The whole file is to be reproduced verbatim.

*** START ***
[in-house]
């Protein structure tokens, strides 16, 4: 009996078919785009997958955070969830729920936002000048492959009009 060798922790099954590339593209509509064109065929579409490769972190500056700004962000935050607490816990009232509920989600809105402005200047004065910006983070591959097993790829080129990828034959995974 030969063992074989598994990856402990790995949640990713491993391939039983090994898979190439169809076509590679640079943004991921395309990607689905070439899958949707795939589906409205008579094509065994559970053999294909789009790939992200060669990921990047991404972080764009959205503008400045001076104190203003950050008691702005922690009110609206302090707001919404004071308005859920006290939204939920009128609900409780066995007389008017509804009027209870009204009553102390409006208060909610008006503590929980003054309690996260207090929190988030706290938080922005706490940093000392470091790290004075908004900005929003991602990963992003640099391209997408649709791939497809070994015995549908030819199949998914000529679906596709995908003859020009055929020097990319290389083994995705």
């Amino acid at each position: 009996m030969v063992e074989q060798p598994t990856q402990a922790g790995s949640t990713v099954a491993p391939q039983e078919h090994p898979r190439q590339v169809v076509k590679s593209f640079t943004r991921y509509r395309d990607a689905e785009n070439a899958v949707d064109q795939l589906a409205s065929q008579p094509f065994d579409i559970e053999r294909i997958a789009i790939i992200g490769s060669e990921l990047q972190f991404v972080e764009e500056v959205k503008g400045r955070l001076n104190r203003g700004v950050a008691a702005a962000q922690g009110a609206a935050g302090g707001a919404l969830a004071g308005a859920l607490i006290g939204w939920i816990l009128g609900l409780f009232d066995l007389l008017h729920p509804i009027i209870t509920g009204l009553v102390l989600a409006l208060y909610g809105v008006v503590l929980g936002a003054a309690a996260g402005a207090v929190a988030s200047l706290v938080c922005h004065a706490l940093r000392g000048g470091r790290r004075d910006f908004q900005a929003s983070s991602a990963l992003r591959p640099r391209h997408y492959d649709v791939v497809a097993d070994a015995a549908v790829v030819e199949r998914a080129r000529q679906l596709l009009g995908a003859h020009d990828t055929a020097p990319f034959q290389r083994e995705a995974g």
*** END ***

[in-house]
């Protein structure tokens, strides 16, 4: 009996078919785009997958955070969830729920936002000048492959009009 060798922790099954590339593209509509064109065929579409490769972190500056700004962000935050607490816990009232509920989600809105402005200047004065910006983070591959097993790829080129990828034959995974 030969063992074989598994990856402990790995949640990713491993391939039983090994898979190439169809076509590679640079943004991921395309990607689905070439899958949707795939589906409205008579094509065994559970053999294909789009790939992200060669990921990047991404972080764009959205503008400045001076104190203003950050008691702005922690009110609206302090707001919404004071308005859920006290939204939920009128609900409780066995007389008017509804009027209870009204009553102390409006208060909610008006503590929980003054309690996260207090929190988030706290938080922005706490940093000392470091790290004075908004900005929003991602990963992003640099391209997408649709791939497809070994015995549908030819199949998914000529679906596709995908003859020009055929020097990319290389083994995705």
């Amino acid at each position: 009996m030969v063992e074989q060798p598994t990856q402990a922790g790995s949640t990713v099954a491993p391939q039983e078919h090994p898979r190439q590339v169809v076509k590679s593209f640079t943004r991921y509509r395309d990607a689905e785009n070439a899958v949707d064109q795939l589906a409205s065929q008579p094509f065994d579409i559970e053999r294909i997958a789009i790939i992200g490769s060669e990921l990047q972190f991404v972080e764009e500056v959205k503008g400045r955070l001076n104190r203003g700004v950050a008691a702005a962000q922690g009110a609206a935050g302090g707001a919404l969830a004071g308005a859920l607490i006290g939204w939920i816990l009128g609900l409780f009232d066995l007389l008017h729920p509804i009027i209870t509920g009204l009553v102390l989600a409006l208060y909610g809105v008006v503590l929980g936002a003054a309690a996260g402005a207090v929190a988030s200047l706290v938080c922005h004065a706490l940093r000392g000048g470091r790290r004075d910006f908004q900005a929003s983070s991602a990963l992003r591959p640099r391209h997408y492959d649709v791939v497809a097993d070994a015995a549908v790829v030819e199949r998914a080129r000529q679906l596709l009009g995908a003859h020009d990828t055929a020097p990319f034959q290389r083994e995705a995974g």